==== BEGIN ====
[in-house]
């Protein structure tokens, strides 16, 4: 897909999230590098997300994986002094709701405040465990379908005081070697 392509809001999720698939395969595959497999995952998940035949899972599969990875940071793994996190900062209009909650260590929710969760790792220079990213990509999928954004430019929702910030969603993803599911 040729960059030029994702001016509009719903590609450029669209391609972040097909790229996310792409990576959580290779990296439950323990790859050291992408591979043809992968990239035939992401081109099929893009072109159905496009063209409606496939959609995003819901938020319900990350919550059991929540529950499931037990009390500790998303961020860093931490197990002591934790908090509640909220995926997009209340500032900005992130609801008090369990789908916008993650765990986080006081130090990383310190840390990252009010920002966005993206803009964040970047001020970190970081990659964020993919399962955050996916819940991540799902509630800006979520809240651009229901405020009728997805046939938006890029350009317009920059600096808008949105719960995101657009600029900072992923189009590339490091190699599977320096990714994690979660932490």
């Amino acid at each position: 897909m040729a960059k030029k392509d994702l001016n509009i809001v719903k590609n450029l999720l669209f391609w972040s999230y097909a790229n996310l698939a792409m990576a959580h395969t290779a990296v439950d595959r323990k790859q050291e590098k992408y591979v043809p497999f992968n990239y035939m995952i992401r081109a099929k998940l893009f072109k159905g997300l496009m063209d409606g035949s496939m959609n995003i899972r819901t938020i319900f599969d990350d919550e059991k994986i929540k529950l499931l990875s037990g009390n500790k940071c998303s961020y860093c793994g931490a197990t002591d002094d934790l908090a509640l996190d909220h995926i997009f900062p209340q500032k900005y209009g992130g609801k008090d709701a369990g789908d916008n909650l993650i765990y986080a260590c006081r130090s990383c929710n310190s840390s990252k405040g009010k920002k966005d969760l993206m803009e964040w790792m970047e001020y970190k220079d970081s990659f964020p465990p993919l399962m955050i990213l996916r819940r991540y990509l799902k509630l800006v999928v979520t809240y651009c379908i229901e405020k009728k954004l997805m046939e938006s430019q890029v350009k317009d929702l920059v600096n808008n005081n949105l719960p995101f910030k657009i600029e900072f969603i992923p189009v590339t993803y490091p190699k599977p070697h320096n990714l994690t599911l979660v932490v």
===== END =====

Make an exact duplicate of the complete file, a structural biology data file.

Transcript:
[in-house]
């Protein structure tokens, strides 16, 4: 897909999230590098997300994986002094709701405040465990379908005081070697 392509809001999720698939395969595959497999995952998940035949899972599969990875940071793994996190900062209009909650260590929710969760790792220079990213990509999928954004430019929702910030969603993803599911 040729960059030029994702001016509009719903590609450029669209391609972040097909790229996310792409990576959580290779990296439950323990790859050291992408591979043809992968990239035939992401081109099929893009072109159905496009063209409606496939959609995003819901938020319900990350919550059991929540529950499931037990009390500790998303961020860093931490197990002591934790908090509640909220995926997009209340500032900005992130609801008090369990789908916008993650765990986080006081130090990383310190840390990252009010920002966005993206803009964040970047001020970190970081990659964020993919399962955050996916819940991540799902509630800006979520809240651009229901405020009728997805046939938006890029350009317009920059600096808008949105719960995101657009600029900072992923189009590339490091190699599977320096990714994690979660932490």
């Amino acid at each position: 897909m040729a960059k030029k392509d994702l001016n509009i809001v719903k590609n450029l999720l669209f391609w972040s999230y097909a790229n996310l698939a792409m990576a959580h395969t290779a990296v439950d595959r323990k790859q050291e590098k992408y591979v043809p497999f992968n990239y035939m995952i992401r081109a099929k998940l893009f072109k159905g997300l496009m063209d409606g035949s496939m959609n995003i899972r819901t938020i319900f599969d990350d919550e059991k994986i929540k529950l499931l990875s037990g009390n500790k940071c998303s961020y860093c793994g931490a197990t002591d002094d934790l908090a509640l996190d909220h995926i997009f900062p209340q500032k900005y209009g992130g609801k008090d709701a369990g789908d916008n909650l993650i765990y986080a260590c006081r130090s990383c929710n310190s840390s990252k405040g009010k920002k966005d969760l993206m803009e964040w790792m970047e001020y970190k220079d970081s990659f964020p465990p993919l399962m955050i990213l996916r819940r991540y990509l799902k509630l800006v999928v979520t809240y651009c379908i229901e405020k009728k954004l997805m046939e938006s430019q890029v350009k317009d929702l920059v600096n808008n005081n949105l719960p995101f910030k657009i600029e900072f969603i992923p189009v590339t993803y490091p190699k599977p070697h320096n990714l994690t599911l979660v932490v």